The ground was shaking in Terre Haute Friday and tremors will continue throughout the weekend. Crews are using large vibrating trucks and sensors to determine the composition of the ground beneath downtown and whether Indiana State University may be able to drill for oil.
A Michigan-based firm called Bay Geophysical was contracted by ISU to find out if there’s oil beneath their campus.
“Here’s our energy source, that’s a vibrator truck, and what it does is it puts that pad down and sends a high frequency signal in to the ground and it reflects all the subsurface features,” Vice President John Reynolds says as he watches the truck drive by.
Basically, the company collects data which is then turned into maps that show what lies underground.
The testing is a first step in what ISU hopes will be the realization of a new revenue source. ISU spokesman Dave Taylor says it has long been known that there are oil reserves beneath much of ISU’s property, but nothing has been done to tap into the natural resource.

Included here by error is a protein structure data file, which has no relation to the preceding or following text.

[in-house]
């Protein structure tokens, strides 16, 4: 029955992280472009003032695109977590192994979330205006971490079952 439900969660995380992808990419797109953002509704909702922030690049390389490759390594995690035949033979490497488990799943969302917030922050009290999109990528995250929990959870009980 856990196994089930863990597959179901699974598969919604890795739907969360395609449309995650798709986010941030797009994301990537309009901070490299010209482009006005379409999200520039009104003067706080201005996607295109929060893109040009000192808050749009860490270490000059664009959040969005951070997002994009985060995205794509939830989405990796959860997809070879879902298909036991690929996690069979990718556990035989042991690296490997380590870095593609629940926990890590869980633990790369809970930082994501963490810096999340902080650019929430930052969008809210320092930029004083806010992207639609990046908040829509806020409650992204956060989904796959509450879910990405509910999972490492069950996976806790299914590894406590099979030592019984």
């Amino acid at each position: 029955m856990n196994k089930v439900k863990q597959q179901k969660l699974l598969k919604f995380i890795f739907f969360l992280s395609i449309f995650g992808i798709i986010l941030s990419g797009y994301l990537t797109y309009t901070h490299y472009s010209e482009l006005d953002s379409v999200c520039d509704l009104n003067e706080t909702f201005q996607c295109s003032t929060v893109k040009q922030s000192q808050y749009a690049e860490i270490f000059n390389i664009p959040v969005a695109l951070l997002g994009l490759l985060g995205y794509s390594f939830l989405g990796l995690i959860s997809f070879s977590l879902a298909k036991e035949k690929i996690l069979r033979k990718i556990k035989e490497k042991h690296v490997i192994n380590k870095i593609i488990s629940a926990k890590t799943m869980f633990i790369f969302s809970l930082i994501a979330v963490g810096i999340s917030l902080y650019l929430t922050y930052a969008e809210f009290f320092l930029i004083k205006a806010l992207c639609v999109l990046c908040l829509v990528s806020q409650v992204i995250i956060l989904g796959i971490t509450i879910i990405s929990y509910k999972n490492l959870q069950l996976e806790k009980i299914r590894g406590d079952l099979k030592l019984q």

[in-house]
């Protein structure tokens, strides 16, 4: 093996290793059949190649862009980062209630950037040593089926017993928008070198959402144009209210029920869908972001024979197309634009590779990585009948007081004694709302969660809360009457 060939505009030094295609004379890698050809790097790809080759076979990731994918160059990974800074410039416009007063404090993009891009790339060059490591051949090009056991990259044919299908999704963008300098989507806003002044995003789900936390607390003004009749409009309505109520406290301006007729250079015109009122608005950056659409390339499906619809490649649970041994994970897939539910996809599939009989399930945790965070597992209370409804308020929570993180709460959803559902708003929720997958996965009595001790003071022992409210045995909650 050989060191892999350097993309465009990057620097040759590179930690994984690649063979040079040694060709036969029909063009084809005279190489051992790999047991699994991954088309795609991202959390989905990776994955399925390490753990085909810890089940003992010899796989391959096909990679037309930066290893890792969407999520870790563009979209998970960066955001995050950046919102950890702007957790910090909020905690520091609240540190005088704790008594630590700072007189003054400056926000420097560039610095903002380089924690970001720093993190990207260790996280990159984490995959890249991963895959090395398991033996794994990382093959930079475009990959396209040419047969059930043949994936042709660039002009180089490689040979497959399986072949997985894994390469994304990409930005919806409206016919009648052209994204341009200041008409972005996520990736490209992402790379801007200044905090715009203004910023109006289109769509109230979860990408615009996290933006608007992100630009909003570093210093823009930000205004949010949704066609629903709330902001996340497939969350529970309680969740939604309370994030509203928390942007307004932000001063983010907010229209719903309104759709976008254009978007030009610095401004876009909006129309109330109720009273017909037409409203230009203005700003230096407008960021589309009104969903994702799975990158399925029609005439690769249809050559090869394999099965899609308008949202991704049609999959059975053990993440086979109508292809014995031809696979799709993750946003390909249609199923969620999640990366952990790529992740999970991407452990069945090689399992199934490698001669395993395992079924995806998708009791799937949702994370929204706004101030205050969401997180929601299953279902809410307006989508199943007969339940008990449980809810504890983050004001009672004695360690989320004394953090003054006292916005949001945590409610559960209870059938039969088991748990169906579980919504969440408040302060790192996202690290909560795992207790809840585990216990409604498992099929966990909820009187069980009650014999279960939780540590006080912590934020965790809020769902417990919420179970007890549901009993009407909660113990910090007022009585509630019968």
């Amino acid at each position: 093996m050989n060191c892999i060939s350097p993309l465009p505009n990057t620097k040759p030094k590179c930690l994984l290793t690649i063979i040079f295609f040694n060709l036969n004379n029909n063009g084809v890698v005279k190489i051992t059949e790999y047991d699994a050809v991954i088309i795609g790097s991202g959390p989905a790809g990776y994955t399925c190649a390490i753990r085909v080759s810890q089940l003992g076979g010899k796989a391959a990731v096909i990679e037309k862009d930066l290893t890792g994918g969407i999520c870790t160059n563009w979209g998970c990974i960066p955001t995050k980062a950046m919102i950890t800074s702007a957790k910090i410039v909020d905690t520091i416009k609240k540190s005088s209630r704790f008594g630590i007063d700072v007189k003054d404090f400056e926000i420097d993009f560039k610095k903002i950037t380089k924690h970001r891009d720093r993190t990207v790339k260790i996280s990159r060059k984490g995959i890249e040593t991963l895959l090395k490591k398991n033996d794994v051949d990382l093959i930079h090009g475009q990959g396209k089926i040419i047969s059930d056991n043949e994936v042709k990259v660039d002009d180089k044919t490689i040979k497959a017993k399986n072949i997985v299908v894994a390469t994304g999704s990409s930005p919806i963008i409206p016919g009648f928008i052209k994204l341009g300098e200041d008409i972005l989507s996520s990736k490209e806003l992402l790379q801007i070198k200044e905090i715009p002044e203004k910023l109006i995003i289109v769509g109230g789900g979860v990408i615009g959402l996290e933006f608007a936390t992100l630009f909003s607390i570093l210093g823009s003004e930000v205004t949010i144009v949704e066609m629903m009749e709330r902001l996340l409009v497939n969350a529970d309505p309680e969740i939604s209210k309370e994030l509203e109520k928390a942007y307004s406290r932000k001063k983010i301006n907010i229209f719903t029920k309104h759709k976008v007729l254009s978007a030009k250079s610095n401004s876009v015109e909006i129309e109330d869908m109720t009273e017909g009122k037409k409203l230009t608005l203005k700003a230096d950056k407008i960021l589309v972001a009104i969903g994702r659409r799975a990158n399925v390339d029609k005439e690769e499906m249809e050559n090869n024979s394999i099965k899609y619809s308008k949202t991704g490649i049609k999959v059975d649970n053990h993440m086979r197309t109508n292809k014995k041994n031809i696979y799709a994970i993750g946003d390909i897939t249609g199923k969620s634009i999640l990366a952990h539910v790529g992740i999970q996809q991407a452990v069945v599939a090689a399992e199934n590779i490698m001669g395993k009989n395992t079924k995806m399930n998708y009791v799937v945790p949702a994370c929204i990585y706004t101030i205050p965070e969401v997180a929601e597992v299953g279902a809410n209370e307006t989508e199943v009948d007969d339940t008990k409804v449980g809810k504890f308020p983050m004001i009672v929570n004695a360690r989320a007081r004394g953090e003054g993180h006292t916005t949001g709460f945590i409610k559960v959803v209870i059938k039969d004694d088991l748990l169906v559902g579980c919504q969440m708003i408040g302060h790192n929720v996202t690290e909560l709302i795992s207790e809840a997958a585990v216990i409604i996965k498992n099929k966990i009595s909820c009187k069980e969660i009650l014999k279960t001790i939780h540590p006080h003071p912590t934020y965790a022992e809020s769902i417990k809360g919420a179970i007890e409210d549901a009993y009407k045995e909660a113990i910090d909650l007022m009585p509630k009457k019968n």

“There is some university owned property in a former industrial area just east of campus and that’s where the drilling will be based,” he says. “There will be horizontal drilling, if indeed it goes forth so as to be least disruptive to the campus as possible.”
As state funding declines, Taylor says universities need money and have had to get creative with their attempts to generate enough revenue to operate.
Drilling operations would be carried out by Pioneer Oil Company, which has agreed to share a percentage of the profits generated from the site. ISU would then put the money into a special fund to be used to pay for repairs and maintenance of campus infrastructure.
Taylor says there are currently no environmental concerns, but the ISU Board of Trustees will oversee the operations to make sure both safety and Terre Haute’s aesthetics are maintained.
ISU struck a deal with Pioneer Oil Company in August to lease out its property for oil drilling. The university says how much it will make off the deal depends on the amount of oil that can be extracted.